In reading the materials over the past couple of weeks, I have come to realize that the investigating officer(s) and the intelligence analyst(s) have a larger job than I thought. Especially when it comes to organized crime, the day in and out collection of information that has to be analyzed is staggering. I haven’t really studied law enforcement up to this point, unless you call watching shows like “CSI” or “NYPD Blue” studying. The problem with watching these shows has developed a process in my mind that states, “The information is there, just be observant and the crime will be solved”.
Furthermore, I do agree with the way that law enforcement is creating their own databases. There is now way to avoid compromising information if it is online out in cyberspace. The problem of the “wheat versus chaff” had been one of my personal obstacles for a while, until I became more familiar with how to utilize the search engines. Overall, I found text on the collection processes and the intelligence products fairly easy to understand.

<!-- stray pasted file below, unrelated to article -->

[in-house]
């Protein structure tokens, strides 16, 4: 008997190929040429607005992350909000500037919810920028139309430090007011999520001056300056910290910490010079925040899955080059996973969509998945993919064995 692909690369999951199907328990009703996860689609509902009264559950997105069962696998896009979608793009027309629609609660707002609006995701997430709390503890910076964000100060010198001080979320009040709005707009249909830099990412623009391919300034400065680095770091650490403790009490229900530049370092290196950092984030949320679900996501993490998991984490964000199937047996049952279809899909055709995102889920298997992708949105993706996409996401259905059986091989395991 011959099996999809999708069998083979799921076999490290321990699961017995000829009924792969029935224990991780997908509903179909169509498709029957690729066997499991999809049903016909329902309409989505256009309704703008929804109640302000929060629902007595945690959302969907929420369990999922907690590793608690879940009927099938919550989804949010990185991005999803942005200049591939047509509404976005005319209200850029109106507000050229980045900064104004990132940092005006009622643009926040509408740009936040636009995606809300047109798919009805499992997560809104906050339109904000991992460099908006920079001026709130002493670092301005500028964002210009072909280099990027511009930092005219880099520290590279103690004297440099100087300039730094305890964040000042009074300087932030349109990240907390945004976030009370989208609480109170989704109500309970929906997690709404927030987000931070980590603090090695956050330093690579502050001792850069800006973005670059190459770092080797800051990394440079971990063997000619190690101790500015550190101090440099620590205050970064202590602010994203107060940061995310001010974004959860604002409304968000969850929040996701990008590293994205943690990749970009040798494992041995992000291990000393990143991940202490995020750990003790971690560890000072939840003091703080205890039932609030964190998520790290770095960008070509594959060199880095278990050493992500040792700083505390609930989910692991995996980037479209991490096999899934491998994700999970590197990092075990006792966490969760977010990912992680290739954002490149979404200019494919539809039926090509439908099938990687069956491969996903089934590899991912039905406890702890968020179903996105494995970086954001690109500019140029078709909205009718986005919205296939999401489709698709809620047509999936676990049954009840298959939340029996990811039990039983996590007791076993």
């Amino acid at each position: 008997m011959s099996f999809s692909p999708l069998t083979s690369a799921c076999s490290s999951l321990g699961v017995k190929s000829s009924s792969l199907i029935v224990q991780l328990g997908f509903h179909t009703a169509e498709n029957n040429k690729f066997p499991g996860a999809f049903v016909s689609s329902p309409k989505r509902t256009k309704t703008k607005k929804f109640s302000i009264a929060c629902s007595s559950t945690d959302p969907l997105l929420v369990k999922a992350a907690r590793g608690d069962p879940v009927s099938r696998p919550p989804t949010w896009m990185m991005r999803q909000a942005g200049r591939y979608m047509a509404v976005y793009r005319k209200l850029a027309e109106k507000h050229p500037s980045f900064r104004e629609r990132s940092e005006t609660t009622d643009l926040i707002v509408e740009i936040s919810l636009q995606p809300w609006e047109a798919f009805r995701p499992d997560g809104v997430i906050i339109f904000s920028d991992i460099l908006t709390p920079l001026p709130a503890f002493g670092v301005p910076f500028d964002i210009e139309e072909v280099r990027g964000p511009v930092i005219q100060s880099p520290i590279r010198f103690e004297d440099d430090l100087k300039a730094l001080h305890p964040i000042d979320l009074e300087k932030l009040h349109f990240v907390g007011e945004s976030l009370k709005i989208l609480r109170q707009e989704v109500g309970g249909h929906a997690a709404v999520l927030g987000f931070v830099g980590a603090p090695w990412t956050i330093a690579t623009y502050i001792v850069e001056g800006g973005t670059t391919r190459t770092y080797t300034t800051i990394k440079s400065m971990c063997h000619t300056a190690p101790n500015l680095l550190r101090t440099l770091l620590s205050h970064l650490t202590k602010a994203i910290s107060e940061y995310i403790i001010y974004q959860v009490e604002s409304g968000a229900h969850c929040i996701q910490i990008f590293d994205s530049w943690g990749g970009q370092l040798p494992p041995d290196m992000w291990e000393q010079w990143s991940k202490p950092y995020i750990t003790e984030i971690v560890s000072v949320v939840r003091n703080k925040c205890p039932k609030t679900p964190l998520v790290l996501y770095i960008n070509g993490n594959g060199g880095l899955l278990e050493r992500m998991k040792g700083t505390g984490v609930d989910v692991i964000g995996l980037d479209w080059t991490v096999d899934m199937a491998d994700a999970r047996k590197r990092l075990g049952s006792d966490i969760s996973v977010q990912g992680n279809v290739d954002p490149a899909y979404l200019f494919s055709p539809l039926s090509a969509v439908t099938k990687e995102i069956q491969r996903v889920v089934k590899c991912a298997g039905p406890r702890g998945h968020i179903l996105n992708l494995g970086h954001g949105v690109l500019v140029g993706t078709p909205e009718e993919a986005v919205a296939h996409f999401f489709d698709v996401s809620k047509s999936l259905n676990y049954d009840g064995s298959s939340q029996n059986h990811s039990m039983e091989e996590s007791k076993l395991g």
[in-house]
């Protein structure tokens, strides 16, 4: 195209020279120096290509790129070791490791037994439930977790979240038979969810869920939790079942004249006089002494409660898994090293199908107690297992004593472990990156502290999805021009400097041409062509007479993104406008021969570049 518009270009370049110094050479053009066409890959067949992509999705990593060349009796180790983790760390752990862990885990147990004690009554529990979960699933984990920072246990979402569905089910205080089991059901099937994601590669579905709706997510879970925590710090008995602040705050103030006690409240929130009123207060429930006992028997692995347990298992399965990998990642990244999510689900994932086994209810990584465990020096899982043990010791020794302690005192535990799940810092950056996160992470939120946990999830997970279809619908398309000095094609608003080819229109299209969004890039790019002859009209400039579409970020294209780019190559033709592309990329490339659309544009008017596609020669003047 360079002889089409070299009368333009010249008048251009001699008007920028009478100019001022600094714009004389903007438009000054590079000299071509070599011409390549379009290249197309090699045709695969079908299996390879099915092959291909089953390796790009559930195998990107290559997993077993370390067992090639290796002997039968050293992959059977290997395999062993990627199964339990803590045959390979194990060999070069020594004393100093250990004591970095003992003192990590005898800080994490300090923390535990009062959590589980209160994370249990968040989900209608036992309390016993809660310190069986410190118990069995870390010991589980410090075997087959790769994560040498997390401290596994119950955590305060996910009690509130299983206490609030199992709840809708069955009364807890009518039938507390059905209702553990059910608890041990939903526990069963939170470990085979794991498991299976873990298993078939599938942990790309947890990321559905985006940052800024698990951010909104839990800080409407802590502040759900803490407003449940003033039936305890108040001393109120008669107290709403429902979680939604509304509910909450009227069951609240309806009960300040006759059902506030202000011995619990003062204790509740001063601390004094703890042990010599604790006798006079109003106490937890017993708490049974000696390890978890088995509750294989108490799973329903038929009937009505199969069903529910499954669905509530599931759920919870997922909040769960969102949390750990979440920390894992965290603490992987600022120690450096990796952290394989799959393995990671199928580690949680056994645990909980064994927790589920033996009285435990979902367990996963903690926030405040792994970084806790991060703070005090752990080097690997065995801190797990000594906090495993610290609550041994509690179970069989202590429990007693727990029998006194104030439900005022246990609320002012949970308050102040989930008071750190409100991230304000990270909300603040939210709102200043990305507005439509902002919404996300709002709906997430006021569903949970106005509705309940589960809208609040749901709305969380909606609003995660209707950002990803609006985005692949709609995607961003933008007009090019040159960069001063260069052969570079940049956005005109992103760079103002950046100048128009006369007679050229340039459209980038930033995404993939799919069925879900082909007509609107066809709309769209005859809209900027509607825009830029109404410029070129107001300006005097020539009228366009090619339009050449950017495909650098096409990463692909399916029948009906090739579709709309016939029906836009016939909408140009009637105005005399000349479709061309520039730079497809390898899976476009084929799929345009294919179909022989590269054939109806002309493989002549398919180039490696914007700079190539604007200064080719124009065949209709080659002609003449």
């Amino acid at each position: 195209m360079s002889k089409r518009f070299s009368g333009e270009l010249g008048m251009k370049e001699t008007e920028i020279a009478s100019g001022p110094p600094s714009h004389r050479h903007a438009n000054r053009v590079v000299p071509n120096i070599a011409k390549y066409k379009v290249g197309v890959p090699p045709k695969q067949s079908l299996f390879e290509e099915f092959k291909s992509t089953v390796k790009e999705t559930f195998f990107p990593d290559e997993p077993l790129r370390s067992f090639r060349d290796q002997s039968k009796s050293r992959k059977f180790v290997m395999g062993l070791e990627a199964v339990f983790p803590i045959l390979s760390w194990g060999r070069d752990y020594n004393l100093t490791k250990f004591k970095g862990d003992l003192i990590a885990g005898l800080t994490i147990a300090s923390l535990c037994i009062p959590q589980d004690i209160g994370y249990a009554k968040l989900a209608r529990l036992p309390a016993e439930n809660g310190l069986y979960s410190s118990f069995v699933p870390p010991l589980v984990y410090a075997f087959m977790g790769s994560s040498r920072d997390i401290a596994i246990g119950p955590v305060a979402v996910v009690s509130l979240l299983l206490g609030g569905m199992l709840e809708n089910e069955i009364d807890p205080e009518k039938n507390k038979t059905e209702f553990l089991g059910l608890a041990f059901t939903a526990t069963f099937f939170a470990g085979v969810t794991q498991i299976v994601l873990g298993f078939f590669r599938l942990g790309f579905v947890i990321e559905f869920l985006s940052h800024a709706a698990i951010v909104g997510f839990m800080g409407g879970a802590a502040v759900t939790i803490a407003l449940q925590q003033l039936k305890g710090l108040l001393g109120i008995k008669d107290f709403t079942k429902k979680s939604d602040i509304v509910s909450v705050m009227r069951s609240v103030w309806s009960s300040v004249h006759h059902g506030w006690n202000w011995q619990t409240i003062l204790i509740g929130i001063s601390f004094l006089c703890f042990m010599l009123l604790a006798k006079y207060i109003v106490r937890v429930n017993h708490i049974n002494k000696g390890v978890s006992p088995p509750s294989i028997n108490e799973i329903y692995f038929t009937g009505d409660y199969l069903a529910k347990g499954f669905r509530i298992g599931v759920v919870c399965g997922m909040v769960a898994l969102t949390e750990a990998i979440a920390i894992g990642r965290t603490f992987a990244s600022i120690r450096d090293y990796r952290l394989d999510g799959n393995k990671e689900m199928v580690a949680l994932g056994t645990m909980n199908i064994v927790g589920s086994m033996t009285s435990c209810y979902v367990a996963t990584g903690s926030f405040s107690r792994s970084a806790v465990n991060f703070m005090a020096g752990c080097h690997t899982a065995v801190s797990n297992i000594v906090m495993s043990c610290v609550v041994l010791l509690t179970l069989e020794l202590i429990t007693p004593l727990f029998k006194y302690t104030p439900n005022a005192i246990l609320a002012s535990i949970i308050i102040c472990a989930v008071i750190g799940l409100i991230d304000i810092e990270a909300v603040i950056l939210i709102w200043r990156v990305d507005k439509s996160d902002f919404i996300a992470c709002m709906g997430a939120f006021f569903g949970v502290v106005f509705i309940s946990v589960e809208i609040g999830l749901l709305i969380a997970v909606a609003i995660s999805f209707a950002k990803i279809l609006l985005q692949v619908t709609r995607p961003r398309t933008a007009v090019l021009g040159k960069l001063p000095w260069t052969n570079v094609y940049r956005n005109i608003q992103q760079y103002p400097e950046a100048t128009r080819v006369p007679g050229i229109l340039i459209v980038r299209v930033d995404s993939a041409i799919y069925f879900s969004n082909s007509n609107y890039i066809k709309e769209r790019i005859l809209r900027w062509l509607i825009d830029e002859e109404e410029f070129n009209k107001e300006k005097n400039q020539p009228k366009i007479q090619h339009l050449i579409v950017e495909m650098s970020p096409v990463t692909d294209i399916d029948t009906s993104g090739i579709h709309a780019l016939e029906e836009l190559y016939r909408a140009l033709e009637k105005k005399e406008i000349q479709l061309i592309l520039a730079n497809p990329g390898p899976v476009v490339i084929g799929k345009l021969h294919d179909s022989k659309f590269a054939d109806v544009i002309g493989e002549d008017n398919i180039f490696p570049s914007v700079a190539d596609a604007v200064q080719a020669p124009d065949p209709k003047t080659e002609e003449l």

SOURCES USED
Lowenthall, M.M. INTELLIGENCE: FROM SECRETS TO POLICY.
Washington, DC: CQ Press, 2000. (Chap 5 and 6)

Peterson, M.B. APPLICATIONS IN CRIMINAL ANALYSIS. Westport,
CT: Praeger Publishers, 1998. (Chap 5)

Peterson, M.B. INTELLIGENCE 2000: REVISING THE BASIC
ELEMENTS. Sacramento, CA: LEIU, 2000. (pg 7, Chap 5-7)

Sulc, L.B. LAW ENFORCEMENT: COUNTER INTELLIGENCE. Shawnee
Mission, KS: Varro Press, 1996. (Sec 16 pg 191)